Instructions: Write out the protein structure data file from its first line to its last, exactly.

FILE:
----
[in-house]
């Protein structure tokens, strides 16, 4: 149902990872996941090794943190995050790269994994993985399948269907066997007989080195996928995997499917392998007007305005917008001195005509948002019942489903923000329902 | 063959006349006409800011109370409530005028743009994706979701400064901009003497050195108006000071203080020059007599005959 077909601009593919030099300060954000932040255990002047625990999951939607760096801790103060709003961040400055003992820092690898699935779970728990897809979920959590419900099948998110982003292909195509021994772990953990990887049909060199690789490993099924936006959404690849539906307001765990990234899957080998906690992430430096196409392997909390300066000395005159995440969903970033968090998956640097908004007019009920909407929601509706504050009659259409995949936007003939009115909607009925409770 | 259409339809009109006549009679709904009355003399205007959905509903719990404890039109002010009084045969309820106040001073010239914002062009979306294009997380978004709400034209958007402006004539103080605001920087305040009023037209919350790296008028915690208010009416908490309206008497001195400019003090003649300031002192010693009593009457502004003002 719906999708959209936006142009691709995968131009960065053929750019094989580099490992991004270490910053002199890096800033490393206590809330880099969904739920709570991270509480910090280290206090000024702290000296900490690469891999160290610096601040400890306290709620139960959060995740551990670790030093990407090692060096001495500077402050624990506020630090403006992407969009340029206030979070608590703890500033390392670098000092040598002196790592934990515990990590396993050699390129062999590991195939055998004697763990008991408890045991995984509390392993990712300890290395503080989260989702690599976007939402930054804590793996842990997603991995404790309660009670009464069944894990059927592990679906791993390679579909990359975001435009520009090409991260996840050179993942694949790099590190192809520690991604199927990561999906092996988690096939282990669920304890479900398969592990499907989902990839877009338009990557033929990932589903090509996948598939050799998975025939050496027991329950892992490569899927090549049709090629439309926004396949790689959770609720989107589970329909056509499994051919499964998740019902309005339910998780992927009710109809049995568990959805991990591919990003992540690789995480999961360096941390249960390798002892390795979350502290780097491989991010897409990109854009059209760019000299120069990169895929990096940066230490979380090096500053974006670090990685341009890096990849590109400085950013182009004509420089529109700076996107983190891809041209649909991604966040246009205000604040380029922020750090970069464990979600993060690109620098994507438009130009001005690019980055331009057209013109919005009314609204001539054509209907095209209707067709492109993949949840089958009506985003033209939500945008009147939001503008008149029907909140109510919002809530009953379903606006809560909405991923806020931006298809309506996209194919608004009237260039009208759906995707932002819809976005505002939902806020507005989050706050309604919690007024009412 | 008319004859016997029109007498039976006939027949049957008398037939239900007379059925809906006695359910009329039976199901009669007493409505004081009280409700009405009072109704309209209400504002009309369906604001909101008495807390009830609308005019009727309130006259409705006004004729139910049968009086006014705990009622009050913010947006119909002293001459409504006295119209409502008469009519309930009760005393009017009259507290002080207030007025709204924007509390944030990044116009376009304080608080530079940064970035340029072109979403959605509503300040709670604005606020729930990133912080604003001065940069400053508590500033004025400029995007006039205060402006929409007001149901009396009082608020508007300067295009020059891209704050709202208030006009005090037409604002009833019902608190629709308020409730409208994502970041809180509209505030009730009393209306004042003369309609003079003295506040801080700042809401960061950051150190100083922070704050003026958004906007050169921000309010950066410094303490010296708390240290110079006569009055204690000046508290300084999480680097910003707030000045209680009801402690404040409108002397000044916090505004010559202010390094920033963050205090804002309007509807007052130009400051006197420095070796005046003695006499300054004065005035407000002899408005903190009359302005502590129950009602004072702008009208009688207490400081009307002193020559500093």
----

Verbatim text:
[in-house]
């Protein structure tokens, strides 16, 4: 149902990872996941090794943190995050790269994994993985399948269907066997007989080195996928995997499917392998007007305005917008001195005509948002019942489903923000329902 | 063959006349006409800011109370409530005028743009994706979701400064901009003497050195108006000071203080020059007599005959 077909601009593919030099300060954000932040255990002047625990999951939607760096801790103060709003961040400055003992820092690898699935779970728990897809979920959590419900099948998110982003292909195509021994772990953990990887049909060199690789490993099924936006959404690849539906307001765990990234899957080998906690992430430096196409392997909390300066000395005159995440969903970033968090998956640097908004007019009920909407929601509706504050009659259409995949936007003939009115909607009925409770 | 259409339809009109006549009679709904009355003399205007959905509903719990404890039109002010009084045969309820106040001073010239914002062009979306294009997380978004709400034209958007402006004539103080605001920087305040009023037209919350790296008028915690208010009416908490309206008497001195400019003090003649300031002192010693009593009457502004003002 719906999708959209936006142009691709995968131009960065053929750019094989580099490992991004270490910053002199890096800033490393206590809330880099969904739920709570991270509480910090280290206090000024702290000296900490690469891999160290610096601040400890306290709620139960959060995740551990670790030093990407090692060096001495500077402050624990506020630090403006992407969009340029206030979070608590703890500033390392670098000092040598002196790592934990515990990590396993050699390129062999590991195939055998004697763990008991408890045991995984509390392993990712300890290395503080989260989702690599976007939402930054804590793996842990997603991995404790309660009670009464069944894990059927592990679906791993390679579909990359975001435009520009090409991260996840050179993942694949790099590190192809520690991604199927990561999906092996988690096939282990669920304890479900398969592990499907989902990839877009338009990557033929990932589903090509996948598939050799998975025939050496027991329950892992490569899927090549049709090629439309926004396949790689959770609720989107589970329909056509499994051919499964998740019902309005339910998780992927009710109809049995568990959805991990591919990003992540690789995480999961360096941390249960390798002892390795979350502290780097491989991010897409990109854009059209760019000299120069990169895929990096940066230490979380090096500053974006670090990685341009890096990849590109400085950013182009004509420089529109700076996107983190891809041209649909991604966040246009205000604040380029922020750090970069464990979600993060690109620098994507438009130009001005690019980055331009057209013109919005009314609204001539054509209907095209209707067709492109993949949840089958009506985003033209939500945008009147939001503008008149029907909140109510919002809530009953379903606006809560909405991923806020931006298809309506996209194919608004009237260039009208759906995707932002819809976005505002939902806020507005989050706050309604919690007024009412 | 008319004859016997029109007498039976006939027949049957008398037939239900007379059925809906006695359910009329039976199901009669007493409505004081009280409700009405009072109704309209209400504002009309369906604001909101008495807390009830609308005019009727309130006259409705006004004729139910049968009086006014705990009622009050913010947006119909002293001459409504006295119209409502008469009519309930009760005393009017009259507290002080207030007025709204924007509390944030990044116009376009304080608080530079940064970035340029072109979403959605509503300040709670604005606020729930990133912080604003001065940069400053508590500033004025400029995007006039205060402006929409007001149901009396009082608020508007300067295009020059891209704050709202208030006009005090037409604002009833019902608190629709308020409730409208994502970041809180509209505030009730009393209306004042003369309609003079003295506040801080700042809401960061950051150190100083922070704050003026958004906007050169921000309010950066410094303490010296708390240290110079006569009055204690000046508290300084999480680097910003707030000045209680009801402690404040409108002397000044916090505004010559202010390094920033963050205090804002309007509807007052130009400051006197420095070796005046003695006499300054004065005035407000002899408005903190009359302005502590129950009602004072702008009208009688207490400081009307002193020559500093």